In Elizabethan times, Whitefield was a barren moor and Stand Hall was the Manor House of Pilkington. After the Restoration, nothing of great importance appears to have taken place in the area which retained its old name of Pilkington. A small, but thriving community of weavers and farmers had grown up, and it is to one of these groups that Whitefield probably owes its present day name. Bury Old Road was constructed in 1755 and cottages were built on either side of the road, for it was the only road between Manchester and Bury. By 1792 the population of Whitefield was 2,780 though there were only a dozen tenements at the hamlet of Besses o' th' Barn. Industry started in Whitefield at Stand Lane. A cotton mill was built in Peel Street in 1780 by the father of Sir Robert Peel. Bury New Road was constructed in 1827. It was a turnpike road with a toll bar at Besses o' th' Barn. The toll bar became the centre of life there. By 1830, Besses was a thriving community with three mills and ten shops and by 1850, on the west side of Stand Lane was a series of mills and even a coal mine.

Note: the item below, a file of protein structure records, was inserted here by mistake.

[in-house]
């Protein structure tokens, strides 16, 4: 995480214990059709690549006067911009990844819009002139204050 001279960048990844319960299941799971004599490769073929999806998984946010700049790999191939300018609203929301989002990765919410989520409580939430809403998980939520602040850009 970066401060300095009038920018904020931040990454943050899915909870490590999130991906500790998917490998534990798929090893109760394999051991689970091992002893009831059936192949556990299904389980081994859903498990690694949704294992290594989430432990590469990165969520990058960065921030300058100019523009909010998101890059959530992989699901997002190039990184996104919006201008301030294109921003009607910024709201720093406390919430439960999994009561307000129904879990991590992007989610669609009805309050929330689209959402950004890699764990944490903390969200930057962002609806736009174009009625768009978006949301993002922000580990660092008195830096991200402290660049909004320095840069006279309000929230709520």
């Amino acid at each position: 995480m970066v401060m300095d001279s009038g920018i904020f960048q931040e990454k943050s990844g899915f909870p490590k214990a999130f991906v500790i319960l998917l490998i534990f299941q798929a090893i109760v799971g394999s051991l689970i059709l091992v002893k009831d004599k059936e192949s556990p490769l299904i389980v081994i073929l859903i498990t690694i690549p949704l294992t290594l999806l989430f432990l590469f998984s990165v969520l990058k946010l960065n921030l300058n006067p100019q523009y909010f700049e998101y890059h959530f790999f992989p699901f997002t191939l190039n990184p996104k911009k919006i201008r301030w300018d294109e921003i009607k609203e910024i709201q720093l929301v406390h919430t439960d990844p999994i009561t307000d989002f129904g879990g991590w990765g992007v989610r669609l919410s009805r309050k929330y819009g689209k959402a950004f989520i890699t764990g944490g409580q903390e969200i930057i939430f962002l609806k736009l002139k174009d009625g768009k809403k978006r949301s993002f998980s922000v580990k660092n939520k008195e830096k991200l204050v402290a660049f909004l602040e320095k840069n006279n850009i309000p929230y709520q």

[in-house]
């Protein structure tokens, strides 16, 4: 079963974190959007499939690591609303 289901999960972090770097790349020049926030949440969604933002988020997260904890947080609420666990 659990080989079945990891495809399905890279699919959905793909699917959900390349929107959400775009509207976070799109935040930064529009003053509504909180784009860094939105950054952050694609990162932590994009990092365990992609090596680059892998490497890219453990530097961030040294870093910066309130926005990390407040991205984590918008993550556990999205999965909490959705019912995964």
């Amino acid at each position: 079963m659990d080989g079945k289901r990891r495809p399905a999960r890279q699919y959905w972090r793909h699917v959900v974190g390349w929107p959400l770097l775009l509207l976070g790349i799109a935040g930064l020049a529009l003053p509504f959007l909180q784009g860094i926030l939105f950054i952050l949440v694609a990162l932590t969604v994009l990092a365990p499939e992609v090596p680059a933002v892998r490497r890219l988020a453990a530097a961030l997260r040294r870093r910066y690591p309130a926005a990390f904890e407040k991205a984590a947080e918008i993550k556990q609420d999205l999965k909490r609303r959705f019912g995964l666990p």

Once a part of the township of Pilkington; in 1866 Whitefield became a Local Board of Health District. In 1894 the township of Pilkington disappeared under the boundary revision terms of the Local Government Act, and parts of it were added to neighbouring local authorities. The Outwood part of what had been Pilkington was added to Radcliffe, whilst the Unsworth section became a part of Bury. The remainder, still a fairly large area, then became known as Whitefield. Under the Local Government Act of 1972, Whitefield became part of the Metropolitan Borough of Bury.